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Toshiba T5200 plasma problem

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    Toshiba T5200 plasma problem

    Hi all , this is a long shot but short of buying a new T5200, I'm kinda stumped ‍♂️

    Basically the display doesn't work properly anymore. All pixels work, but instead of the black background, it's an orange on orange. Anyways a pic says 1000 words.

    I've stripped the machine of HDD, FDD, VGA card, KB, with no change. Note that external video is not affected.

    PSU appears to be giving out the right juice ⚡. I've even tried another PSU. Also tried different RAM.

    Have re-seated everything and cracked open the display but nothing obvious.

    Hoping someone's seen this before or knows where I should look..

    I would be happy to put a bounty on this if someone can help!

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    Not really familiar with gas plasma displays, but have you checked the capacitors? Old failing capacitors are one of the biggest problems with old computers.

    I'm not sure if the screen has capacitors inside of it, but if external video is working fine, I'd suspect bad capacitors in the screen itself, or the circuitry driving the screen. The original Powerbooks are notorious for screen failure due to leaking capacitors inside the screen assembly. It's not a fun job having to change them out.


      Originally posted by GiGaBiTe View Post
      have you checked the capacitors?
      No - I haven't. But yes, there are caps on the rear of the PDP and on the converter board. These are easy to access and I have an ESR meter and multimeter so let me give that a crack, thanks!


        Hmm. I know what you are saying. I have a 5200sx which has that amazing high contrast plasma but I have not seen mine do that. It looks very similar now to the plasma display on a compaq portable III/386 where the bachground is always a lit orange. I wonder if its something like an intensity bit isn't making its way to the screen controller or a contrast issue.
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          Stupid question, but it has to be asked. You have fiddled with the brightness knob? Did it have any effect?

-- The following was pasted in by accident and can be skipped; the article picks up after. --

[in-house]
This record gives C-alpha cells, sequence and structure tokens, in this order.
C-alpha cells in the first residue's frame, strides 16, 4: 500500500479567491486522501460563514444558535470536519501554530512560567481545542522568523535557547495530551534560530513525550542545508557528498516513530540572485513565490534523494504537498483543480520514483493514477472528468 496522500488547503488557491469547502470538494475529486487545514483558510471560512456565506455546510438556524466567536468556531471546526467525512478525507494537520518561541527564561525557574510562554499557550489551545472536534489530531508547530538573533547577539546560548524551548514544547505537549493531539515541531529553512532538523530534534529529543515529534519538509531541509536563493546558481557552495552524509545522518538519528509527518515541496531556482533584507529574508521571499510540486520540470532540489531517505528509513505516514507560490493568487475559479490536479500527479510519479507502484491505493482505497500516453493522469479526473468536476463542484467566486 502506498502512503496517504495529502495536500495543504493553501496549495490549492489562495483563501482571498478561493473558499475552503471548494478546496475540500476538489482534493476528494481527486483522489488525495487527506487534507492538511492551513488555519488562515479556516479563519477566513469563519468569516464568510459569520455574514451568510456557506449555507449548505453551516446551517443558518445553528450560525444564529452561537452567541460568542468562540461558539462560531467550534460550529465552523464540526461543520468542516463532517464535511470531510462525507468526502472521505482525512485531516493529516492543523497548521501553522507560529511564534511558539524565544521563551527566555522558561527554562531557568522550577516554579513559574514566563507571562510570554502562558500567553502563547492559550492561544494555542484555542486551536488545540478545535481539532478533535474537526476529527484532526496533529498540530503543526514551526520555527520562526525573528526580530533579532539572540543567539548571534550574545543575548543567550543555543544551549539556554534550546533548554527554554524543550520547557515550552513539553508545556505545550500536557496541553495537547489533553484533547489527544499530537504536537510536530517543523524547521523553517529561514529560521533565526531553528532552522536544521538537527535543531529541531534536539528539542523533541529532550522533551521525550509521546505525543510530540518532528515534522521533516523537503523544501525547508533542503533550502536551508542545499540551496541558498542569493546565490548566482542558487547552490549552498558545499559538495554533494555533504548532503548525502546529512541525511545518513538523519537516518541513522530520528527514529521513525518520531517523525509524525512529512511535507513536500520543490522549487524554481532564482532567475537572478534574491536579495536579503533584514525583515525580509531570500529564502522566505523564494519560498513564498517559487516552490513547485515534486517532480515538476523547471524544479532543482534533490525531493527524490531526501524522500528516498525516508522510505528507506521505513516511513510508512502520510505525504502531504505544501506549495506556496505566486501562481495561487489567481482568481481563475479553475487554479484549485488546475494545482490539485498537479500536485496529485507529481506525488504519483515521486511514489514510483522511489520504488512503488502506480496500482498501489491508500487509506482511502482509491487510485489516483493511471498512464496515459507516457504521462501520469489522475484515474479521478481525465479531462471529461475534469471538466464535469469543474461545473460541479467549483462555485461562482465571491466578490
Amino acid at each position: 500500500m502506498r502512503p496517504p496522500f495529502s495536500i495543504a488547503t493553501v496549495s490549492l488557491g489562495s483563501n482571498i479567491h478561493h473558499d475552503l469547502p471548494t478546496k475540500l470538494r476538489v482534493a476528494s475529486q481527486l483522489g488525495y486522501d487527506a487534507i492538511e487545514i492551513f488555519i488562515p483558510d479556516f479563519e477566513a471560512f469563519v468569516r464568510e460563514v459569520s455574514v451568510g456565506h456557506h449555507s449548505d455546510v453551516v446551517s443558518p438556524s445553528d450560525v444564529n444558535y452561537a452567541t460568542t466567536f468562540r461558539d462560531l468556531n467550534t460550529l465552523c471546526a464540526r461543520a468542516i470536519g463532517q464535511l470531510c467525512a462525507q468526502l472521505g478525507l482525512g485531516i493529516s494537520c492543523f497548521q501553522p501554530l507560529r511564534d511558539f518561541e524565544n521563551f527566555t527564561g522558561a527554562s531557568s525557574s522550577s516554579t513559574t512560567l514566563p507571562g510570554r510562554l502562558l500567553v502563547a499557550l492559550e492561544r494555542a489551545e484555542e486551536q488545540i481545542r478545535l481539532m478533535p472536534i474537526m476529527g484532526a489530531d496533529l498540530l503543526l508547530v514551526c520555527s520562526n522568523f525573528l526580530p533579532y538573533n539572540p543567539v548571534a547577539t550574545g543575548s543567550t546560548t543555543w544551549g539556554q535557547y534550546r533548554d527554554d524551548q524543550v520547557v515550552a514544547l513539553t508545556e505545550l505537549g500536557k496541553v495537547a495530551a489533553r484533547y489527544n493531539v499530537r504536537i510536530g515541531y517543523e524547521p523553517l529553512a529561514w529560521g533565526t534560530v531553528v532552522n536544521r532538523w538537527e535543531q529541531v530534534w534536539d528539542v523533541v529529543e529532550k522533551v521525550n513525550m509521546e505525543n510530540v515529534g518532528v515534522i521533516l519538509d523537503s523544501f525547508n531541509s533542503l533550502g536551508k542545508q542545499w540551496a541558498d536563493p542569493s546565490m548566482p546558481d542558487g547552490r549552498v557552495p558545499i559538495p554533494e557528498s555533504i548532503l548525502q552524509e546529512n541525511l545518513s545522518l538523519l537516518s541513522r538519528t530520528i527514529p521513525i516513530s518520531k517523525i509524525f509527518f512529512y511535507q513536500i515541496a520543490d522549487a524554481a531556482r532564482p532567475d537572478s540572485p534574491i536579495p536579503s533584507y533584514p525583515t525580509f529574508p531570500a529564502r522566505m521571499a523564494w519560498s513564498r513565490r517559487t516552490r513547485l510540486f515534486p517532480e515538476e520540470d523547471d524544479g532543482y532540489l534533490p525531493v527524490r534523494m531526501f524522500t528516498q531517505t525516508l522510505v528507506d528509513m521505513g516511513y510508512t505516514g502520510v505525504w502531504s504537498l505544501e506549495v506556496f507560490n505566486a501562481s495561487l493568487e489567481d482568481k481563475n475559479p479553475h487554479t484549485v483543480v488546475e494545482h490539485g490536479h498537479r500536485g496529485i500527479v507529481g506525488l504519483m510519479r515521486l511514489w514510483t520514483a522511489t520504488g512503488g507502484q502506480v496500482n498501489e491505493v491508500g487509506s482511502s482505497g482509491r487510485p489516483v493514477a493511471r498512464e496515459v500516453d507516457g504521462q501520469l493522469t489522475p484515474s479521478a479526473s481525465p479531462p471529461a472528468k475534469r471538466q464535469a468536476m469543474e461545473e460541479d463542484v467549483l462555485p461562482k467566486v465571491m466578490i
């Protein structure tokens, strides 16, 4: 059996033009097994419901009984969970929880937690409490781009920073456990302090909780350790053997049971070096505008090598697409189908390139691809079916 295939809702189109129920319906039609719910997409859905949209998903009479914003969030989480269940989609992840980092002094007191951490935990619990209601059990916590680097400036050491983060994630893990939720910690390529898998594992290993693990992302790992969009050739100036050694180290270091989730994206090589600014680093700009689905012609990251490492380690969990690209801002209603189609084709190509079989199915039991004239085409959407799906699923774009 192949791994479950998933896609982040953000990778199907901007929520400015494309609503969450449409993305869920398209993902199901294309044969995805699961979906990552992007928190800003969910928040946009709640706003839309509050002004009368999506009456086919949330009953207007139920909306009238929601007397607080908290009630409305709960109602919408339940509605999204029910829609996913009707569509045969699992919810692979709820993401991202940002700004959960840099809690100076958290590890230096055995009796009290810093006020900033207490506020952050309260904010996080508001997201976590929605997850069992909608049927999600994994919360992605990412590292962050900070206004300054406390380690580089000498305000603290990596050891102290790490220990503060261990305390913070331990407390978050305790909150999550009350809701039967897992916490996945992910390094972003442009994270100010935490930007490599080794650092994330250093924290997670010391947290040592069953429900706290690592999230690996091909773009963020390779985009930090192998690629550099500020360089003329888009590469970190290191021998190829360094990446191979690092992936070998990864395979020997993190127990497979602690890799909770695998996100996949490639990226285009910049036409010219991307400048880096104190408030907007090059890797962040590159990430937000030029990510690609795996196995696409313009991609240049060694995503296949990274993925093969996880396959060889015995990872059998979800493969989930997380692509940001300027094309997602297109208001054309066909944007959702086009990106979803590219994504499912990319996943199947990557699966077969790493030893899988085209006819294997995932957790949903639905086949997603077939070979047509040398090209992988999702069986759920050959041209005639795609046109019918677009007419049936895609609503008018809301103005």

Maybe try a cmos reset by unplugging the battery?
          I don't know if these had a utility to change the pallet, some monochrome systems did to try to emulate color differences better.
          I've got the pinout somewhere, but it's pretty simple. 4 bits greyscale, horizontal clock, vertical clock, display enable, gnd. Should be able to check for a stuck bit with an o'scope or a logic probe.


            Originally posted by kerr View Post

            No - I haven't. But yes, there are caps on the rear of the PDP and on the converter board. These are easy to access and I have an ESR meter and multimeter so let me give that a crack, thanks!
            Make sure they're out of circuit when you test them, or you'll get incorrect readings. A multimeter won't really do any good unless it can read capacitance, not all of them can, and the ones that do often can't read over something silly like 10-100 uF, which makes them not very useful.

            Assuming there's nothing physically wrong with the capacitors, in addition to ESR, you need to check for electrical leakage. Since most people don't have a leakage tester, you can often gauge leakage from the capacitance value read. If you get a capacitance value outside of the +/-20% range, you can be sure there's leakage and the capacitor needs to go. So, if you have a 47 uF cap that's reading 100 uF, it's not an over achiever, it's bad.